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TIGECYCLINE
 
T1C is found in 5 entries
T1C
  •   Chemical Component Summary   Hide
    Name TIGECYCLINE
    Identifiers (1S,4aS,11aR,12aS)-8-[(N-tert-butylglycyl)amino]-3-carbamoyl-2,4a,5,7-tetrahydroxy-N,N,N',N'-tetramethyl-4,6-dioxo-1,4,4a,6,11,11a,12,12a-octahydrotetracene-1,10-diaminium
    [(1S,4aS,11aR,12aS)-3-aminocarbonyl-8-[2-(tert-butylamino)ethanoylamino]-10-(dimethylazaniumyl)-2,4a,5,7-tetrakis(oxidanyl)-4,6-bis(oxidanylidene)-11,11a,12,12a-tetrahydro-1H-tetracen-1-yl]-dimethyl-azanium
    Formula C29 H41 N5 O8
    Molecular Weight 587.67 g/mol
    Type non-polymer
    Isomeric SMILES
    InChI
    InChI key FPZLLRFZJZRHSY-HJYUBDRYSA-P
     
  •   Drug Info: DrugBank Hide
    DrugBank ID DB00560   (Different stereochemistry)
    Name Tigecycline
    Groups approved
    Description Tigecycline is a glycylcycline antibiotic developed and marketed by Wyeth under the brand name Tygacil. It was given a U.S. Food and Drug Administration (FDA) fast-track approval and was approved on June 17, 2005. It was developed in response to the growing prevalence of antibiotic resistance in bacteria such as Staphylococcus aureus.
    Synonyms
    • (4S,4AS,5ar,12as)-9-(2-(tert-butylamino)acetamido)-4,7-bis(dimethylamino)-1,4,4a,5,5a,6,11,12a-octahydro-3,10,12,12a-tetrahydroxy-1,11-dioxo-2-naphthacenecarboxamide
    • Tigeciclina
    • Tigecycline
    • Tigecyclinum
    Brand names Tygacil
    Affected organism Enteric bacteria and other eubacteria
    Indication For the treatment of infections caused by susceptible strains of the designated microorganisms in the following conditions: Complicated skin and skin structure infections caused by <i>Escherichia coli</i>, <i>Enterococcus faecalis</i> (vancomycin-susceptible isolates only), <i>Staphylococcus aureus</i> (methicillin-susceptible and -resistant isolates), <i>Streptococcus agalactiae</i>, <i>Streptococcus anginosus</i> grp. (includes <i>S. anginosus</i>, <i>S. intermedius</i>, and <i>S. constellatus</i>), <i>Streptococcus pyogenes</i> and <i>Bacteroides fragilis</i>. Complicated intra-abdominal infections caused by <i>Citrobacter freundii</i>, <i>Enterobacter cloacae</i>, <i>Escherichia coli</i>, <i>Klebsiella oxytoca</i>, <i>Klebsiella pneumoniae</i>, <i>Enterococcus faecalis</i> (vancomycin-susceptible isolates only), <i>Staphylococcus aureus</i> (methicillin-susceptible isolates only), <i>Streptococcus anginosus</i> grp. (includes <i>S. anginosus</i>, <i>S. intermedius</i>, and <i>S. constellatus</i>), <i>Bacteroides fragilis</i>, <i>Bacteroides thetaiotaomicron</i>, <i>Bacteroides uniformis</i>, <i>Bacteroides vulgatus</i>, <i>Clostridium perfringens</i>, and <i>Peptostreptococcus micros</i>.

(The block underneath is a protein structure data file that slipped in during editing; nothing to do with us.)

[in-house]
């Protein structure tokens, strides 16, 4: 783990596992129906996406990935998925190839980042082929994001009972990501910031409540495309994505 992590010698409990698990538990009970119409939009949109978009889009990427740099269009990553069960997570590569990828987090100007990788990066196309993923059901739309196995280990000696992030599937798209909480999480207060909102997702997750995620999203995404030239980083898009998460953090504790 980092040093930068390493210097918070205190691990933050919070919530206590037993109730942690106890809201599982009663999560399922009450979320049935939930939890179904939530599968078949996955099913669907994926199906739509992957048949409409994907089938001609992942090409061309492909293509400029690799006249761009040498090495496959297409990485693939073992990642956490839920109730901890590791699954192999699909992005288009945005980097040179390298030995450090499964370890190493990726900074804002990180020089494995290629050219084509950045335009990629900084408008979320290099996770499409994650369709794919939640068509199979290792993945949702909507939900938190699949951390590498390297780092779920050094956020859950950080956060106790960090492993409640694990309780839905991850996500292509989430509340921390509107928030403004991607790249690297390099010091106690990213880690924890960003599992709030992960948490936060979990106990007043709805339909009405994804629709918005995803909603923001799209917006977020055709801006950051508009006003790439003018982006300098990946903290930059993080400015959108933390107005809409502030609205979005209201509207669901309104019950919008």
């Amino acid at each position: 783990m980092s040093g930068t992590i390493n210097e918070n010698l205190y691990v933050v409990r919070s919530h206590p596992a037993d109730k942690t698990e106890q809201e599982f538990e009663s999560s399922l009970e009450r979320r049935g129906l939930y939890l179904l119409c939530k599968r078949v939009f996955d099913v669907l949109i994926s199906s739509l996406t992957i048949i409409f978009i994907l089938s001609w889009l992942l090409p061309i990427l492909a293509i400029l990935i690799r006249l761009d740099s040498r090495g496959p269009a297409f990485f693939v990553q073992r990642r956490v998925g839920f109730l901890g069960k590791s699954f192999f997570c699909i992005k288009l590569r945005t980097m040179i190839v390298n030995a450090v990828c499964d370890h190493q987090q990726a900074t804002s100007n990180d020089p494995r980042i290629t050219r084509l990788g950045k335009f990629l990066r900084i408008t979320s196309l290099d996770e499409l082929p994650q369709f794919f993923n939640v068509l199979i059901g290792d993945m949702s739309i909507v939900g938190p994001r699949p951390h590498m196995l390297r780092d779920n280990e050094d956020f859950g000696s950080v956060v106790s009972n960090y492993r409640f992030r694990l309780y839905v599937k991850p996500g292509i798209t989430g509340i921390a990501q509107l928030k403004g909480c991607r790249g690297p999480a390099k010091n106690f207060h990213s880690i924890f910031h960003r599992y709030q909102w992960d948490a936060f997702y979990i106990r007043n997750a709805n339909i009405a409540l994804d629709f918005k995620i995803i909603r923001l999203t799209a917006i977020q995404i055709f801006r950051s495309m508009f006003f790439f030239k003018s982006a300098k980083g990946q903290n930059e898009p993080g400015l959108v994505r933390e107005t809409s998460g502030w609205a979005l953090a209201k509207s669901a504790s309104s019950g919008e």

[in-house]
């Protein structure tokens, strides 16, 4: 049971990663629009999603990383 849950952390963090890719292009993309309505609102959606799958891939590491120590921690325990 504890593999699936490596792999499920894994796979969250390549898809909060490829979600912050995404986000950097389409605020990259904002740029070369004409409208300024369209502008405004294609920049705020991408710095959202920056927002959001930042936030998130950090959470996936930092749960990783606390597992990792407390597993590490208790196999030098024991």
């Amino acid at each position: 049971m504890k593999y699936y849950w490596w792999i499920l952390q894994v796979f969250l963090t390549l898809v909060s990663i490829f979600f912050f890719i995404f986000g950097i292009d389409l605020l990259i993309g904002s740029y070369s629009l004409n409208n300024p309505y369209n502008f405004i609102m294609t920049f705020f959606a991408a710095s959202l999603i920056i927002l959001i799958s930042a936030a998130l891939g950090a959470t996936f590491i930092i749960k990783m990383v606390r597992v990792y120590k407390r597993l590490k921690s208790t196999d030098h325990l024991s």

Pharmacology Tigecycline is the first clinically-available drug in a new class of antibiotics called the glycylcyclines. Glycylcyclines are a new class of antibiotics derived from tetracycline. These tetracycline analogues are specifically designed to overcome two common mechanisms of tetracycline resistance, namely resistance mediated by acquired efflux pumps and/or ribosomal protection. Glycylcycline antibiotics have a similar mechanism of action as tetracycline antibiotics. Both classes of antibiotics bind to the 30S ribosomal subunit to prevent the amino-acyl tRNA from binding to the A site of the ribosome. However, the glycylcyclines appear to bind more effectively than the tetracyclines.
    Mechanism of action Tigecycline, a glycylcycline, inhibits protein translation in bacteria by binding to the 30S ribosomal subunit and blocking entry of amino-acyl tRNA molecules into the A site of the ribosome. This prevents incorporation of amino acid residues into elongating peptide chains. Tigecycline carries a glycylamido moiety attached to the 9-position of minocycline. The substitution pattern is not present in any naturally occurring or semisynthetic tetracycline and imparts certain microbiologic properties to tigecycline. Tigecycline is not affected by the two major tetracycline resistance mechanisms, ribosomal protection and efflux. Accordingly, tigecycline has demonstrated in vitro and in vivo activity against a broad spectrum of bacterial pathogens. There has been no cross resistance observed between tigecycline and other antibiotics. Tigecycline is not affected by resistance mechanisms such as beta-lactamases (including extended spectrum beta-lactamases), target site modifications, macrolide efflux pumps or enzyme target changes (e.g. gyrase/topoisomerase). In vitro studies have not demonstrated antagonism between tigecycline and other commonly used antibacterial drugs. In general, tigecycline is considered bacteriostatic.
    Route of administration Intravenous
    Categories
    • Anti-Bacterial Agents
    • Tetracyclines
    ATC-Code J01AA12
    AHFS-Code 08:12.24
    CAS number 220620-09-7
    Targets
    Name Sequence search Pharmacological action Actions
    30S ribosomal protein S9   Search  yes adduct
    30S ribosomal protein S12   Search  yes adduct
    30S ribosomal protein S14   Search  yes adduct
    30S ribosomal protein S13   Search  yes adduct
    30S ribosomal protein S19   Search  yes adduct
     
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